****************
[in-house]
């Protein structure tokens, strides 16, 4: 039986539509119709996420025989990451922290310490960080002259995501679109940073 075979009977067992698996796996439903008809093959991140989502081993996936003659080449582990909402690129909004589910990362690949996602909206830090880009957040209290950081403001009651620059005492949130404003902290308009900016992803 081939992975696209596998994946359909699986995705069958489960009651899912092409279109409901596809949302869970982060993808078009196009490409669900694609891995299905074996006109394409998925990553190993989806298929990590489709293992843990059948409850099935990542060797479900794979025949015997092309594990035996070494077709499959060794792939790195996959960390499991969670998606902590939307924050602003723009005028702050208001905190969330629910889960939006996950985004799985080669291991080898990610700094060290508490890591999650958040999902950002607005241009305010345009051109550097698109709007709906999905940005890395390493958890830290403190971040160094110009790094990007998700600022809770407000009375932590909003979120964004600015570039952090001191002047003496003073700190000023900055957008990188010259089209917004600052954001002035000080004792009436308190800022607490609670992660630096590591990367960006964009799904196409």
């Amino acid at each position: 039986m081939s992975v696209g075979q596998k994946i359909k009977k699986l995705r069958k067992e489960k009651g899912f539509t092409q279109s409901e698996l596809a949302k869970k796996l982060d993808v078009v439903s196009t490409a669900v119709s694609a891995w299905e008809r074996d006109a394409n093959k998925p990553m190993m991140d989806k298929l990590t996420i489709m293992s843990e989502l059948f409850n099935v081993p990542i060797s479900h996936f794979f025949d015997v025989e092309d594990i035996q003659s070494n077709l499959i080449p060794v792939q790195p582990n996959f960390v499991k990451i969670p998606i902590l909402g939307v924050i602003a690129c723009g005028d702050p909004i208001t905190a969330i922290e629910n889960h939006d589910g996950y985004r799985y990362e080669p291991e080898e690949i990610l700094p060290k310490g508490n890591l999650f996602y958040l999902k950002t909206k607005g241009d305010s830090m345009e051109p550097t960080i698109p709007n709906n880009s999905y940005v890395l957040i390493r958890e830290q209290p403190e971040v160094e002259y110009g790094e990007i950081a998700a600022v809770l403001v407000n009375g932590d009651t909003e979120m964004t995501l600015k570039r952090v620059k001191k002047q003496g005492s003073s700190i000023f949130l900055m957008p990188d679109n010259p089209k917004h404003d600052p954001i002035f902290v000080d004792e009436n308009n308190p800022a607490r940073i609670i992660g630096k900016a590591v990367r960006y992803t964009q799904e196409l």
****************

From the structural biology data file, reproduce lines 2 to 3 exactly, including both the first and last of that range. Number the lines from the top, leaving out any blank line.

């Protein structure tokens, strides 16, 4: 039986539509119709996420025989990451922290310490960080002259995501679109940073 075979009977067992698996796996439903008809093959991140989502081993996936003659080449582990909402690129909004589910990362690949996602909206830090880009957040209290950081403001009651620059005492949130404003902290308009900016992803 081939992975696209596998994946359909699986995705069958489960009651899912092409279109409901596809949302869970982060993808078009196009490409669900694609891995299905074996006109394409998925990553190993989806298929990590489709293992843990059948409850099935990542060797479900794979025949015997092309594990035996070494077709499959060794792939790195996959960390499991969670998606902590939307924050602003723009005028702050208001905190969330629910889960939006996950985004799985080669291991080898990610700094060290508490890591999650958040999902950002607005241009305010345009051109550097698109709007709906999905940005890395390493958890830290403190971040160094110009790094990007998700600022809770407000009375932590909003979120964004600015570039952090001191002047003496003073700190000023900055957008990188010259089209917004600052954001002035000080004792009436308190800022607490609670992660630096590591990367960006964009799904196409």
């Amino acid at each position: 039986m081939s992975v696209g075979q596998k994946i359909k009977k699986l995705r069958k067992e489960k009651g899912f539509t092409q279109s409901e698996l596809a949302k869970k796996l982060d993808v078009v439903s196009t490409a669900v119709s694609a891995w299905e008809r074996d006109a394409n093959k998925p990553m190993m991140d989806k298929l990590t996420i489709m293992s843990e989502l059948f409850n099935v081993p990542i060797s479900h996936f794979f025949d015997v025989e092309d594990i035996q003659s070494n077709l499959i080449p060794v792939q790195p582990n996959f960390v499991k990451i969670p998606i902590l909402g939307v924050i602003a690129c723009g005028d702050p909004i208001t905190a969330i922290e629910n889960h939006d589910g996950y985004r799985y990362e080669p291991e080898e690949i990610l700094p060290k310490g508490n890591l999650f996602y958040l999902k950002t909206k607005g241009d305010s830090m345009e051109p550097t960080i698109p709007n709906n880009s999905y940005v890395l957040i390493r958890e830290q209290p403190e971040v160094e002259y110009g790094e990007i950081a998700a600022v809770l403001v407000n009375g932590d009651t909003e979120m964004t995501l600015k570039r952090v620059k001191k002047q003496g005492s003073s700190i000023f949130l900055m957008p990188d679109n010259p089209k917004h404003d600052p954001i002035f902290v000080d004792e009436n308009n308190p800022a607490r940073i609670i992660g630096k900016a590591v990367r960006y992803t964009q799904e196409l």